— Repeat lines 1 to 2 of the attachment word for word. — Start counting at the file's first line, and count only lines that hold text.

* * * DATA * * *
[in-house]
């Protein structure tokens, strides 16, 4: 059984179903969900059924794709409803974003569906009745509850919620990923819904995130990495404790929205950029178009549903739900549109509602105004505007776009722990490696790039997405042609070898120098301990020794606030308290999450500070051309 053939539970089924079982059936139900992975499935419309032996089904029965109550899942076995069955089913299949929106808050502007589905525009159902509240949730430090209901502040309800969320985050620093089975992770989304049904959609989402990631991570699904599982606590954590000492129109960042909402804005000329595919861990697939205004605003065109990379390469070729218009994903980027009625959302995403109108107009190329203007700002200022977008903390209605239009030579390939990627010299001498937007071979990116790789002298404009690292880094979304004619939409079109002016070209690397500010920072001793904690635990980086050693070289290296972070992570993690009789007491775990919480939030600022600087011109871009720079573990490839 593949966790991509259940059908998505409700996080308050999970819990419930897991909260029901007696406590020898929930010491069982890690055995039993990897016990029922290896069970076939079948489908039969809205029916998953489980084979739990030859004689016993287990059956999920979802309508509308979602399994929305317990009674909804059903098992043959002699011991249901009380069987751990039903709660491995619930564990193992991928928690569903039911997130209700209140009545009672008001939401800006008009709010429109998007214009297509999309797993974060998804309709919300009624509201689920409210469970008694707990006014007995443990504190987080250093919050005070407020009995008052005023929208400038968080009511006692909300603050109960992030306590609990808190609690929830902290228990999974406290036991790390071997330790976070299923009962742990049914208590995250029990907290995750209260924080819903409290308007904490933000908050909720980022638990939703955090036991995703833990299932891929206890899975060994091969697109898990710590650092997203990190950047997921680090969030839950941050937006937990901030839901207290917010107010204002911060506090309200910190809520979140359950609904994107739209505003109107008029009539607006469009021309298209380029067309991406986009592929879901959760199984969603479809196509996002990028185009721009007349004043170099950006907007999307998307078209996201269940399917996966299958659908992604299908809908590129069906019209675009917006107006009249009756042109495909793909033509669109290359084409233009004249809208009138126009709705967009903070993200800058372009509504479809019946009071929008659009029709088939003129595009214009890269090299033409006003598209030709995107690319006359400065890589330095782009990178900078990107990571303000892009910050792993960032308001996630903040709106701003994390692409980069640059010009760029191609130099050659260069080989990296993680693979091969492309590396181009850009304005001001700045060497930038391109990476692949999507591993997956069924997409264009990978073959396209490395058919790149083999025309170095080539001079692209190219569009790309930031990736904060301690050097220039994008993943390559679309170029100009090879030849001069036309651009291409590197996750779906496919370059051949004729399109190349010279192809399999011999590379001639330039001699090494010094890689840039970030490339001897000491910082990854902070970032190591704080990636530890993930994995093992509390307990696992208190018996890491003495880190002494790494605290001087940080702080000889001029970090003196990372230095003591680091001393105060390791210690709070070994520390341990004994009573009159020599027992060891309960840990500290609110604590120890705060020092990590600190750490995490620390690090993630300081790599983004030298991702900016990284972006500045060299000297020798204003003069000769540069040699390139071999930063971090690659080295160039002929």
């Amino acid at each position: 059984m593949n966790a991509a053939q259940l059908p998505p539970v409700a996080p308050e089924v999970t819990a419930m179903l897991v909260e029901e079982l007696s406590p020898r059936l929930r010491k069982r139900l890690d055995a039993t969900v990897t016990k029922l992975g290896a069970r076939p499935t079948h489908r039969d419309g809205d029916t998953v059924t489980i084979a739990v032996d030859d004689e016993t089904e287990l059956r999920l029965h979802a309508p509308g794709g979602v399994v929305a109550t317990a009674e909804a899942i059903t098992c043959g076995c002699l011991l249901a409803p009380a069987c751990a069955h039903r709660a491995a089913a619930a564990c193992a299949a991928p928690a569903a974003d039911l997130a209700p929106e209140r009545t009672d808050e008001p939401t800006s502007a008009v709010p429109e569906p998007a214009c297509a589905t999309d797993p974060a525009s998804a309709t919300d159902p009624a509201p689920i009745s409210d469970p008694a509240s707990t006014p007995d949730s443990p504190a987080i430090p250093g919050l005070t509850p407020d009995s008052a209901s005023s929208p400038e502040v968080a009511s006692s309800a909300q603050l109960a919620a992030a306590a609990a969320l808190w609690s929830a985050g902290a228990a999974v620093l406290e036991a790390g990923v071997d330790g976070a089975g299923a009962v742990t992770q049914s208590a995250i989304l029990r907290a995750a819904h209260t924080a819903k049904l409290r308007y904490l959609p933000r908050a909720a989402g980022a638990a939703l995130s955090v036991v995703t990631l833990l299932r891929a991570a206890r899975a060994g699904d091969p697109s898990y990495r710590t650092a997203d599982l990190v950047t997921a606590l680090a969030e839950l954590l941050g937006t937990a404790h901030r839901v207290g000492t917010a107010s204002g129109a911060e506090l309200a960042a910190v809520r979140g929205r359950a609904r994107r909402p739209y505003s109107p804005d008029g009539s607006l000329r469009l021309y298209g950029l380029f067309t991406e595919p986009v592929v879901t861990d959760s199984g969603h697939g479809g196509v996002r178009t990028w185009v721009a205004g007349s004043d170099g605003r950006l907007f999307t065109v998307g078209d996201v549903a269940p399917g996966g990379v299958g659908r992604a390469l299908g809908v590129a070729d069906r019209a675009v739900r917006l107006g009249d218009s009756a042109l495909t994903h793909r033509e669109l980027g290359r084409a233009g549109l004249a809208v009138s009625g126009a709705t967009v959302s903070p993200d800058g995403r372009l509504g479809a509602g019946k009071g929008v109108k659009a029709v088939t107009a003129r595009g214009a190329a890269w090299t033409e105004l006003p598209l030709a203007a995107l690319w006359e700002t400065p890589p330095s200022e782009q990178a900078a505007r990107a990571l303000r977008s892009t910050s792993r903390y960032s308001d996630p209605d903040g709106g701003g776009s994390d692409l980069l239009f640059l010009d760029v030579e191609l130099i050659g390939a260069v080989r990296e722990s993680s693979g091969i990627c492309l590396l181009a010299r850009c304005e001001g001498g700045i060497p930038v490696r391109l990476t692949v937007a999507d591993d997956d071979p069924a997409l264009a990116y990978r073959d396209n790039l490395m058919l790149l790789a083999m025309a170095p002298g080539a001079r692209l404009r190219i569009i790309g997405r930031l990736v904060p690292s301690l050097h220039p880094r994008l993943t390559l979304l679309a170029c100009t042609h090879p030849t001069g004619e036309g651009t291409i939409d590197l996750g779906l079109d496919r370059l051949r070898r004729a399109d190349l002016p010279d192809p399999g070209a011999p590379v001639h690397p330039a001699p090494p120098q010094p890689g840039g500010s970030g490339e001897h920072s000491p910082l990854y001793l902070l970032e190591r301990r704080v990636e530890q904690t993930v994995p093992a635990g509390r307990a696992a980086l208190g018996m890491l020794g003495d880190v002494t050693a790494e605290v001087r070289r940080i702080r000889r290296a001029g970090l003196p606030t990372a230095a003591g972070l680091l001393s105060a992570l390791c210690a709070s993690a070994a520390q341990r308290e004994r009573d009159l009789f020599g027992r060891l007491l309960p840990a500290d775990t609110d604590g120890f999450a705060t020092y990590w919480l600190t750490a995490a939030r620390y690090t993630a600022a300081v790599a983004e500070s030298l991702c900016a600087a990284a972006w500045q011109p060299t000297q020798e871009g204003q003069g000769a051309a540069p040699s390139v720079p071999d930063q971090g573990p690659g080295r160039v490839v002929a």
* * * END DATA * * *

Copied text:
[in-house]
């Protein structure tokens, strides 16, 4: 059984179903969900059924794709409803974003569906009745509850919620990923819904995130990495404790929205950029178009549903739900549109509602105004505007776009722990490696790039997405042609070898120098301990020794606030308290999450500070051309 053939539970089924079982059936139900992975499935419309032996089904029965109550899942076995069955089913299949929106808050502007589905525009159902509240949730430090209901502040309800969320985050620093089975992770989304049904959609989402990631991570699904599982606590954590000492129109960042909402804005000329595919861990697939205004605003065109990379390469070729218009994903980027009625959302995403109108107009190329203007700002200022977008903390209605239009030579390939990627010299001498937007071979990116790789002298404009690292880094979304004619939409079109002016070209690397500010920072001793904690635990980086050693070289290296972070992570993690009789007491775990919480939030600022600087011109871009720079573990490839 593949966790991509259940059908998505409700996080308050999970819990419930897991909260029901007696406590020898929930010491069982890690055995039993990897016990029922290896069970076939079948489908039969809205029916998953489980084979739990030859004689016993287990059956999920979802309508509308979602399994929305317990009674909804059903098992043959002699011991249901009380069987751990039903709660491995619930564990193992991928928690569903039911997130209700209140009545009672008001939401800006008009709010429109998007214009297509999309797993974060998804309709919300009624509201689920409210469970008694707990006014007995443990504190987080250093919050005070407020009995008052005023929208400038968080009511006692909300603050109960992030306590609990808190609690929830902290228990999974406290036991790390071997330790976070299923009962742990049914208590995250029990907290995750209260924080819903409290308007904490933000908050909720980022638990939703955090036991995703833990299932891929206890899975060994091969697109898990710590650092997203990190950047997921680090969030839950941050937006937990901030839901207290917010107010204002911060506090309200910190809520979140359950609904994107739209505003109107008029009539607006469009021309298209380029067309991406986009592929879901959760199984969603479809196509996002990028185009721009007349004043170099950006907007999307998307078209996201269940399917996966299958659908992604299908809908590129069906019209675009917006107006009249009756042109495909793909033509669109290359084409233009004249809208009138126009709705967009903070993200800058372009509504479809019946009071929008659009029709088939003129595009214009890269090299033409006003598209030709995107690319006359400065890589330095782009990178900078990107990571303000892009910050792993960032308001996630903040709106701003994390692409980069640059010009760029191609130099050659260069080989990296993680693979091969492309590396181009850009304005001001700045060497930038391109990476692949999507591993997956069924997409264009990978073959396209490395058919790149083999025309170095080539001079692209190219569009790309930031990736904060301690050097220039994008993943390559679309170029100009090879030849001069036309651009291409590197996750779906496919370059051949004729399109190349010279192809399999011999590379001639330039001699090494010094890689840039970030490339001897000491910082990854902070970032190591704080990636530890993930994995093992509390307990696992208190018996890491003495880190002494790494605290001087940080702080000889001029970090003196990372230095003591680091001393105060390791210690709070070994520390341990004994009573009159020599027992060891309960840990500290609110604590120890705060020092990590600190750490995490620390690090993630300081790599983004030298991702900016990284972006500045060299000297020798204003003069000769540069040699390139071999930063971090690659080295160039002929």